Keep the Sabbath
By Andrei Codrescu
Years ago, my friend Myron Katz, gave me this advice: Keep the Sabbath. Thats all. He said he didnt care what I thought about religion, whether I did anything ritual like prayer, song, or meditation. The only thing that mattered was keeping the Sabbath. Over time Ive come to agree with Myron. If you can, and almost anybody can, try to take off a whole day to do nothing. Dont answer the phone, dont write newspaper columns, make no big decisions, give yourself slack.
The poet Allen Ginsberg put it another way, Be kind to yourself, Harry. Take one day of the week and be kind to yourself. Dont drive yourself where you dont want to go, dont drive yourself insane, dont drive. Look out with half-closed lids at the tree or the building across the street, stay unfocused, unintentional, indeterminate. Let everything flow through you like its water or wind, dont stop it with thoughts, ideas or judgments; dont try to figure out how it fits in your five-year plan. For one day a week forget pedagogy, self-incrimination, disapproval, political rage. Let it be a cliché if it has to, but just let it. Its the Sabbath.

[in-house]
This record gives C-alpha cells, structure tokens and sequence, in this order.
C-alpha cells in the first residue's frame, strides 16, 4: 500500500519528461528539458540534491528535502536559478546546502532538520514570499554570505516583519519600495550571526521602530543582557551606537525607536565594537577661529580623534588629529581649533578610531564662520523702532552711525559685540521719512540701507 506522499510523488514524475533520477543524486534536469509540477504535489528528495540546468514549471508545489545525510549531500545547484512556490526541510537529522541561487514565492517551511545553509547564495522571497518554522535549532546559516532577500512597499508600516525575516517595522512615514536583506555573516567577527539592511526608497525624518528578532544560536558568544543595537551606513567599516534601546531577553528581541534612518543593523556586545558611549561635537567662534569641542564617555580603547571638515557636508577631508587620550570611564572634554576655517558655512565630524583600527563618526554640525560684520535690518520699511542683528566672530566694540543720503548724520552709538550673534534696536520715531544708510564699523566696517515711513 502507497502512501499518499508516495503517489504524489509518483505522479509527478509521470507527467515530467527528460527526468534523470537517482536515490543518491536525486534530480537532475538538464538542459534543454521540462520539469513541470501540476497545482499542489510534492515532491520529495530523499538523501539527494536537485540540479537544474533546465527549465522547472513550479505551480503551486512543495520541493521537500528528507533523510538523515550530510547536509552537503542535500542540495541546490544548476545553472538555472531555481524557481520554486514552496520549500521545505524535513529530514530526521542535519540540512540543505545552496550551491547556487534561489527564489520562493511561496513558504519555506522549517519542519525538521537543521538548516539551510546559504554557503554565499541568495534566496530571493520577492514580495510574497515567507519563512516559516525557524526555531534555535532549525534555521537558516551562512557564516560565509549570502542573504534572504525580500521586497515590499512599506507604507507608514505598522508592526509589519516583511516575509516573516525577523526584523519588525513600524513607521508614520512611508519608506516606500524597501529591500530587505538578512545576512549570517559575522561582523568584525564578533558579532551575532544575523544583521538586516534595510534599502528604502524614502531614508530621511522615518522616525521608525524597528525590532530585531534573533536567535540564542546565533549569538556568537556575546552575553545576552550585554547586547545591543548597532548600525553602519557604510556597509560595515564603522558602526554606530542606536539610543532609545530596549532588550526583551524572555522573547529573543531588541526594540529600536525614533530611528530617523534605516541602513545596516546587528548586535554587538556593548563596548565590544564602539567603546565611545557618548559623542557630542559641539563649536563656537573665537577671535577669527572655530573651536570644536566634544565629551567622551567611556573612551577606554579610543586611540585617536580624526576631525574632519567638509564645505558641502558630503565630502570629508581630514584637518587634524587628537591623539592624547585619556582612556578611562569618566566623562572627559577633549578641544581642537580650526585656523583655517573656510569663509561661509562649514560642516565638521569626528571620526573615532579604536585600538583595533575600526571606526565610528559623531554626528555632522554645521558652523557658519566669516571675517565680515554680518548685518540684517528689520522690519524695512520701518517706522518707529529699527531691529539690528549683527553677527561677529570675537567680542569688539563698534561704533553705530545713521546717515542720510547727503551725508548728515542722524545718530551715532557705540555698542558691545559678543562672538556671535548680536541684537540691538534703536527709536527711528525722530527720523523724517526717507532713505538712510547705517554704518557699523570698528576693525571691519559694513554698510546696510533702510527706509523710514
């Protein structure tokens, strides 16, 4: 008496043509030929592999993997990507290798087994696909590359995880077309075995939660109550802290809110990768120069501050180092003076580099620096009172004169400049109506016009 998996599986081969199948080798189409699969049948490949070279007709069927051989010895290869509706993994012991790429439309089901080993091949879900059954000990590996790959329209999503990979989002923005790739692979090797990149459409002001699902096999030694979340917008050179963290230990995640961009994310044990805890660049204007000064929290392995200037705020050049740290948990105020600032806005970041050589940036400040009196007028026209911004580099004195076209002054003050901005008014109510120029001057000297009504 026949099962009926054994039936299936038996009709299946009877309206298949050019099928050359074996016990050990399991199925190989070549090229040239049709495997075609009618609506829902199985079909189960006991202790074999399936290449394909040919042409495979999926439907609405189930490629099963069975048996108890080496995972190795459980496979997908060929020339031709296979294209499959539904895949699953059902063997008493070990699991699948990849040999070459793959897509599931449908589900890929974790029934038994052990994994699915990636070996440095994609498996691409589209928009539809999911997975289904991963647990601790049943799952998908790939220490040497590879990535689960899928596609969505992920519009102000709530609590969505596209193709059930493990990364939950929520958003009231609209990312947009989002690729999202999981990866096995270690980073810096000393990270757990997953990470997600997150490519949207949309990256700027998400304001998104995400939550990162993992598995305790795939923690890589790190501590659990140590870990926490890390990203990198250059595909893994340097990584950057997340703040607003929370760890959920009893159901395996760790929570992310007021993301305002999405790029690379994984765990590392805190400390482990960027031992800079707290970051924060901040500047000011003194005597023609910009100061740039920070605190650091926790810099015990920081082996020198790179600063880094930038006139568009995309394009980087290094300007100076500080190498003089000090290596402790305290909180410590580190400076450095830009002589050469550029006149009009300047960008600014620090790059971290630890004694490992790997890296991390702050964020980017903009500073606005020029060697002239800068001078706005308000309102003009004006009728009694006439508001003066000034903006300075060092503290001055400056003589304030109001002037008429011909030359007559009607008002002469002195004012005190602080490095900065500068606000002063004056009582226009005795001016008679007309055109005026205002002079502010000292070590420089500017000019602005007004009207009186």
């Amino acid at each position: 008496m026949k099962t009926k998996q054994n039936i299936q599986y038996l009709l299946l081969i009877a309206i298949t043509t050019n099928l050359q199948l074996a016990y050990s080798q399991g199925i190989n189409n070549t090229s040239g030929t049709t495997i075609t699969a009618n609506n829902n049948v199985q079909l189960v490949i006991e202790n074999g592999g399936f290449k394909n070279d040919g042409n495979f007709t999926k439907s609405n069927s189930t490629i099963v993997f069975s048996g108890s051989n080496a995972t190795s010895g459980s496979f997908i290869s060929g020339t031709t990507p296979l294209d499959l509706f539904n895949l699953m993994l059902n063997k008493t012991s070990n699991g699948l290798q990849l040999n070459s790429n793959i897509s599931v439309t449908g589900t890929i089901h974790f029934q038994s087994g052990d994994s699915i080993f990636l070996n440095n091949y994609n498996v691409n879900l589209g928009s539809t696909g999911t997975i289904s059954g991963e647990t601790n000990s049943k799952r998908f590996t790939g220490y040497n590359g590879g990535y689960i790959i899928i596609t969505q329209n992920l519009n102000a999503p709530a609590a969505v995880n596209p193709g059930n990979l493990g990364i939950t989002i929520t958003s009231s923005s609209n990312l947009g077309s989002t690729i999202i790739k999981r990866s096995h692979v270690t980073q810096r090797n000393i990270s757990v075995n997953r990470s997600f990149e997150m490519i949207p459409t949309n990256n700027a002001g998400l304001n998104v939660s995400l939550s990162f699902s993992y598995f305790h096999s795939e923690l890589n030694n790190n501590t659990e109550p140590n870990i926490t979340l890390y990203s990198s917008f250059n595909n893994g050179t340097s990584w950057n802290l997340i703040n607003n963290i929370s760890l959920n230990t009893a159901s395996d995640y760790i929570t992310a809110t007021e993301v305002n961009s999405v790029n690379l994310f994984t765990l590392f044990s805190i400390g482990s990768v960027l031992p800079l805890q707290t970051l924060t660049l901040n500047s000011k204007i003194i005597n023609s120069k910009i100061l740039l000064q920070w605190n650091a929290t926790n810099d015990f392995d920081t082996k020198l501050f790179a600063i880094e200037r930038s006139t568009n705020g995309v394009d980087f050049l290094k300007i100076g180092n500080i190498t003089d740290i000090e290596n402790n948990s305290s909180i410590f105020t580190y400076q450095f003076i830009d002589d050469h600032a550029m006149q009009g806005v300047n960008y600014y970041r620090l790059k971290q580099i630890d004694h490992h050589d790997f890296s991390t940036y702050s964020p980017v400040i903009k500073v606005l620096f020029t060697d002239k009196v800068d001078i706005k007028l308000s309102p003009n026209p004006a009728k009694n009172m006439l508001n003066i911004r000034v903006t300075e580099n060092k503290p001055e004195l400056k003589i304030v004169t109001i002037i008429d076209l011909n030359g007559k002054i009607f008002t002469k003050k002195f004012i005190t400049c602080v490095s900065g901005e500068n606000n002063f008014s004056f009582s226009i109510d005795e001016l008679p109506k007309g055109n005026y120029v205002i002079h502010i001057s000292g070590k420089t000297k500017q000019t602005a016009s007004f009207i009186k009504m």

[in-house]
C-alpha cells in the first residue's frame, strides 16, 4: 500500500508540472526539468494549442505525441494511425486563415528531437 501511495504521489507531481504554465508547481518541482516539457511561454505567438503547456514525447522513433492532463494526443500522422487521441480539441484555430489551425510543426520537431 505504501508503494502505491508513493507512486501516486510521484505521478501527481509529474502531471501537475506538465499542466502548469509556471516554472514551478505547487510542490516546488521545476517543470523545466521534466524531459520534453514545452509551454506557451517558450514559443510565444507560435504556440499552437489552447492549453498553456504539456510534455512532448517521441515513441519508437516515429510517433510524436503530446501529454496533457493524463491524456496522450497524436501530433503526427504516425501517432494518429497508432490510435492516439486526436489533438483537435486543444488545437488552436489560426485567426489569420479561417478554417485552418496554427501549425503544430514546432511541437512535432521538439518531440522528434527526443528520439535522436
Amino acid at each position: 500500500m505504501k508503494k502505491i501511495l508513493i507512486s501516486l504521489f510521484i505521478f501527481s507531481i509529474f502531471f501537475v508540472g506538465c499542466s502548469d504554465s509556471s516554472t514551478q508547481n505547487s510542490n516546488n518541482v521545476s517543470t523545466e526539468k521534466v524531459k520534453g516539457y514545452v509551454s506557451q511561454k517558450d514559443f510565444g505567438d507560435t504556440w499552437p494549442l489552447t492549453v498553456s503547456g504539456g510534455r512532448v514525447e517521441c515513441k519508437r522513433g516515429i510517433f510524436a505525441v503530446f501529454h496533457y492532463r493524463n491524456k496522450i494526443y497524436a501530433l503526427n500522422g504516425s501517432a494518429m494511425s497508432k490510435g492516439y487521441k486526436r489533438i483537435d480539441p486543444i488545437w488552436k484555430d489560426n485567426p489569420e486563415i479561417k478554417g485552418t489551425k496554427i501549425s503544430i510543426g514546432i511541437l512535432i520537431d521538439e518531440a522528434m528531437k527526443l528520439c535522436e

Something or other is going on on earth, under the earth, on top of the earth; maybe its leaves falling or new catastrophes brewing, but whatever they are youre only just a stick of flesh holding on to your Sabbath. Theyll be back tomorrow, the bills, the troubles, and the work. Today youre on sabbatical and there is nothing they can do to you if you dont invite them. The sabbatical, like Myron said, doesnt have to be justified. God took his on the seventh day to be alone not because he wanted to be bothered by prayers, incense, lamentations and pleas. He was hoping that youd do the same, thats all.
If for one day a week every creature looked after itself without worrying about anything else, creation would become instantly self-evident and thered be no need to fix everything. All that said, there are people who dont have the luxury of a day off. They have to dig themselves out of rubble, tend to a wound, swim for life or get down from a tree. O.K., but when theyve dug out and havent died they should keep the Sabbath. All suffering can wait.